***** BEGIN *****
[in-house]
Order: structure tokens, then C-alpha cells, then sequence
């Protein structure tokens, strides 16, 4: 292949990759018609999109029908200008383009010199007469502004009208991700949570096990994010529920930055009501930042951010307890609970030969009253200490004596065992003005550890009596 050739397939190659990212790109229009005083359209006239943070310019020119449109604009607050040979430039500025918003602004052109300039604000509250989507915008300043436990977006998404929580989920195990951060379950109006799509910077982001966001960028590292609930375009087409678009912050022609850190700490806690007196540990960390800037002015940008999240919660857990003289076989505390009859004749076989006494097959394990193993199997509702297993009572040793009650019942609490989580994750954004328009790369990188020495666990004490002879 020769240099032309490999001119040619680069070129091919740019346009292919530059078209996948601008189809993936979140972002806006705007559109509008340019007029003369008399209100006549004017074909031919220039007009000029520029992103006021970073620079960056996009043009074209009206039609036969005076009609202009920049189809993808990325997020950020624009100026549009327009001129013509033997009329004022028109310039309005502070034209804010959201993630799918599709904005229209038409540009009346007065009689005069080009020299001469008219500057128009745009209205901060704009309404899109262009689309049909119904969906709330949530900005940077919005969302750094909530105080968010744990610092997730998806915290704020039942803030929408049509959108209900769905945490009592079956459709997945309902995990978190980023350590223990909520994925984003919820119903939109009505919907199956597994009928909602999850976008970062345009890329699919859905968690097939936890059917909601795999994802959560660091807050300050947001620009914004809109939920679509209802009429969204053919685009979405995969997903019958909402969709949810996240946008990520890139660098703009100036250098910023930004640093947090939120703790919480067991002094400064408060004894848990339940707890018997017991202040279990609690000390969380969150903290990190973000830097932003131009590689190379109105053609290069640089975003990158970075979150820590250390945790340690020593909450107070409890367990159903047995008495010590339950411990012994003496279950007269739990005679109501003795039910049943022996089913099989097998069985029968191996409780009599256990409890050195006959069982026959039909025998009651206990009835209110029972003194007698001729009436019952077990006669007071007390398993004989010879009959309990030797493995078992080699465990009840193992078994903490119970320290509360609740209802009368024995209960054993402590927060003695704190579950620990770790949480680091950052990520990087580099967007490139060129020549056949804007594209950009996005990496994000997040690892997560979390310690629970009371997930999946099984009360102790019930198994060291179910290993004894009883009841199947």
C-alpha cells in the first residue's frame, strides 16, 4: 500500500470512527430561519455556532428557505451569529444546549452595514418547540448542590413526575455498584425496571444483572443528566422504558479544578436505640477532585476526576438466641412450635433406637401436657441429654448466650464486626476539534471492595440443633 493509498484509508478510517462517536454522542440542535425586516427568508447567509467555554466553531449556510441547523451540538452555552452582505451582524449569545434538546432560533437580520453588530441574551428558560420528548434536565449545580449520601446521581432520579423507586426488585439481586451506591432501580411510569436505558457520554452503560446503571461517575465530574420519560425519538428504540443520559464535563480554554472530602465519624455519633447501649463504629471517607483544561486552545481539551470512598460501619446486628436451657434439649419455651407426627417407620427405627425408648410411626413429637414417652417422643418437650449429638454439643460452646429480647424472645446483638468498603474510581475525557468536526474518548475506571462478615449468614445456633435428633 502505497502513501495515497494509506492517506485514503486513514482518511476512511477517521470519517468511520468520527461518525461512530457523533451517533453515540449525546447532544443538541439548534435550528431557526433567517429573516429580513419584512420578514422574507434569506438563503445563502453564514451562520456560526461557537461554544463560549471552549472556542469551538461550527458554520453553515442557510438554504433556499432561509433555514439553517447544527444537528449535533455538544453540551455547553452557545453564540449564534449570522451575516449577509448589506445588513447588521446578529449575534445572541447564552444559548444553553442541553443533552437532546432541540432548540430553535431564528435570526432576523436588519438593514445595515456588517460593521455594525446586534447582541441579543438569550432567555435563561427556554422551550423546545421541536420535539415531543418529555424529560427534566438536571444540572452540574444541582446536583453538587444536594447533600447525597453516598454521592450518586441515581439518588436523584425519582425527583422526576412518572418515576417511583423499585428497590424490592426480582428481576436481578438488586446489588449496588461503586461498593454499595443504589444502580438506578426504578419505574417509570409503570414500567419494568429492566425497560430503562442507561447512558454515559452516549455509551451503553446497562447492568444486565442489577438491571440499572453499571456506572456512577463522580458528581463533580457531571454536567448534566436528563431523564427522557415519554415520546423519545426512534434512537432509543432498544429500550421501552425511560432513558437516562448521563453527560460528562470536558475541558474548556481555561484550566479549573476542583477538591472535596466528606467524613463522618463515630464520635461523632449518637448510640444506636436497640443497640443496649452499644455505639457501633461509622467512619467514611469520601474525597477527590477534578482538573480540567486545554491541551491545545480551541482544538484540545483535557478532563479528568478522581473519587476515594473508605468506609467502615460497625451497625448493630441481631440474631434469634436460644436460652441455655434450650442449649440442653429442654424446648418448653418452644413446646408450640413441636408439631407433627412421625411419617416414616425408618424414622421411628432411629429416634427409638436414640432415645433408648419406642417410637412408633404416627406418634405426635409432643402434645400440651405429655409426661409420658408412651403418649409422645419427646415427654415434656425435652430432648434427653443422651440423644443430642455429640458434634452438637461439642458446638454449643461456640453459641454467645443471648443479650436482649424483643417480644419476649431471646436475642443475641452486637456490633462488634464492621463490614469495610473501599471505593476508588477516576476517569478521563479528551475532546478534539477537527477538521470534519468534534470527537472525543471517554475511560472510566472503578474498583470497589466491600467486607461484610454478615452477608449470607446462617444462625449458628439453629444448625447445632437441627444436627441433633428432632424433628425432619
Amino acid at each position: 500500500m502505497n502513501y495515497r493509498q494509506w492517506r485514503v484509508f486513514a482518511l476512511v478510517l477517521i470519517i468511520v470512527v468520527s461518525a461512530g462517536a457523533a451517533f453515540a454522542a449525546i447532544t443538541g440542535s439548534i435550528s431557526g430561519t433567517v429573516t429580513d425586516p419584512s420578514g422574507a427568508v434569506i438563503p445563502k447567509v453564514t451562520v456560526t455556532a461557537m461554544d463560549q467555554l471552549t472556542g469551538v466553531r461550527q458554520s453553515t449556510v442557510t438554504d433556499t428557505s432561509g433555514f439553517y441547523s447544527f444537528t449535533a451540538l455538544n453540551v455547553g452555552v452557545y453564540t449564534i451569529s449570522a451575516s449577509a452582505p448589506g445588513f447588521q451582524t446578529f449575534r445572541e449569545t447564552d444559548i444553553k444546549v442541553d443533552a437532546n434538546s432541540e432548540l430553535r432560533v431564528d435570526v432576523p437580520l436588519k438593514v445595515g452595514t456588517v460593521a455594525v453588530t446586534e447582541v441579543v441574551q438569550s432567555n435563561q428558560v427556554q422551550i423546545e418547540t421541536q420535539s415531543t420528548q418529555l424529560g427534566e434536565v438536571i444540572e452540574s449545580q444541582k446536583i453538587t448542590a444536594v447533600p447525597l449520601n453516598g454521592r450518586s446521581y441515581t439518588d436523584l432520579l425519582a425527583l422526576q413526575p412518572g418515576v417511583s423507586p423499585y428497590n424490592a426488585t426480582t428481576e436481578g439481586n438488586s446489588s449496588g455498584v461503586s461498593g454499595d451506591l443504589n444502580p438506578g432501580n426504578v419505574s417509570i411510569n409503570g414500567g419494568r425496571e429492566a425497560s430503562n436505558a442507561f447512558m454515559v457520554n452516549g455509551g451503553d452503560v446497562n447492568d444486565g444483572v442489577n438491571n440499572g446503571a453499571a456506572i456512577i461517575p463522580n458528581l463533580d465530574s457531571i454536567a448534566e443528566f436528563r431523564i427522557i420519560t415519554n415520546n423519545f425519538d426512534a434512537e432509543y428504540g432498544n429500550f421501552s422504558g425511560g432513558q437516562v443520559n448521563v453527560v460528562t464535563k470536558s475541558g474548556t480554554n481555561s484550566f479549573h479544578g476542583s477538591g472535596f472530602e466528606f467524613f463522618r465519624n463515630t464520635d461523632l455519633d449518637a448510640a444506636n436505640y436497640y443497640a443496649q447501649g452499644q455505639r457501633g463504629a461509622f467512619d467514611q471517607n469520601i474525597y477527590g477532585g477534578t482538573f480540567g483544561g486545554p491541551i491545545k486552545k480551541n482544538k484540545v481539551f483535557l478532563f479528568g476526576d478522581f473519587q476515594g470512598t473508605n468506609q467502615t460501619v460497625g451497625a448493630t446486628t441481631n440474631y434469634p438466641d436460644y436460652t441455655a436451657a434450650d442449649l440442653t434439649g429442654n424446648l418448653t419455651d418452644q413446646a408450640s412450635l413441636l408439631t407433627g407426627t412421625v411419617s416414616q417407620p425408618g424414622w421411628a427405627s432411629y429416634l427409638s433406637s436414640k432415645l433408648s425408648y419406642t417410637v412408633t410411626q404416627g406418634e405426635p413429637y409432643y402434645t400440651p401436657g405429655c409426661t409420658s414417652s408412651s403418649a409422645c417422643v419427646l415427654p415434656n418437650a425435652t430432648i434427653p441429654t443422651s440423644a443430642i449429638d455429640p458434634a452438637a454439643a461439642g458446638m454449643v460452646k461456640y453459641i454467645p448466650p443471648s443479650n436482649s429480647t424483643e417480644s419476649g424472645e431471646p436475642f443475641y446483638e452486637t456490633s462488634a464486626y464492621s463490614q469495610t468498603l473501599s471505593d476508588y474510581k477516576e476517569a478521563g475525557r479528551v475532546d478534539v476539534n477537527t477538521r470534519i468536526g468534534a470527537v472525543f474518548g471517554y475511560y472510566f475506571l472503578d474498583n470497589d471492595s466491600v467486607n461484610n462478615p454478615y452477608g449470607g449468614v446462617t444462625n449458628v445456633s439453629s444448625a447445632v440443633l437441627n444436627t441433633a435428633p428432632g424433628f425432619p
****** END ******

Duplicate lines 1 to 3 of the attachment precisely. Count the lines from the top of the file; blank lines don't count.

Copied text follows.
[in-house]
Order: structure tokens, then C-alpha cells, then sequence
């Protein structure tokens, strides 16, 4: 292949990759018609999109029908200008383009010199007469502004009208991700949570096990994010529920930055009501930042951010307890609970030969009253200490004596065992003005550890009596 050739397939190659990212790109229009005083359209006239943070310019020119449109604009607050040979430039500025918003602004052109300039604000509250989507915008300043436990977006998404929580989920195990951060379950109006799509910077982001966001960028590292609930375009087409678009912050022609850190700490806690007196540990960390800037002015940008999240919660857990003289076989505390009859004749076989006494097959394990193993199997509702297993009572040793009650019942609490989580994750954004328009790369990188020495666990004490002879 020769240099032309490999001119040619680069070129091919740019346009292919530059078209996948601008189809993936979140972002806006705007559109509008340019007029003369008399209100006549004017074909031919220039007009000029520029992103006021970073620079960056996009043009074209009206039609036969005076009609202009920049189809993808990325997020950020624009100026549009327009001129013509033997009329004022028109310039309005502070034209804010959201993630799918599709904005229209038409540009009346007065009689005069080009020299001469008219500057128009745009209205901060704009309404899109262009689309049909119904969906709330949530900005940077919005969302750094909530105080968010744990610092997730998806915290704020039942803030929408049509959108209900769905945490009592079956459709997945309902995990978190980023350590223990909520994925984003919820119903939109009505919907199956597994009928909602999850976008970062345009890329699919859905968690097939936890059917909601795999994802959560660091807050300050947001620009914004809109939920679509209802009429969204053919685009979405995969997903019958909402969709949810996240946008990520890139660098703009100036250098910023930004640093947090939120703790919480067991002094400064408060004894848990339940707890018997017991202040279990609690000390969380969150903290990190973000830097932003131009590689190379109105053609290069640089975003990158970075979150820590250390945790340690020593909450107070409890367990159903047995008495010590339950411990012994003496279950007269739990005679109501003795039910049943022996089913099989097998069985029968191996409780009599256990409890050195006959069982026959039909025998009651206990009835209110029972003194007698001729009436019952077990006669007071007390398993004989010879009959309990030797493995078992080699465990009840193992078994903490119970320290509360609740209802009368024995209960054993402590927060003695704190579950620990770790949480680091950052990520990087580099967007490139060129020549056949804007594209950009996005990496994000997040690892997560979390310690629970009371997930999946099984009360102790019930198994060291179910290993004894009883009841199947």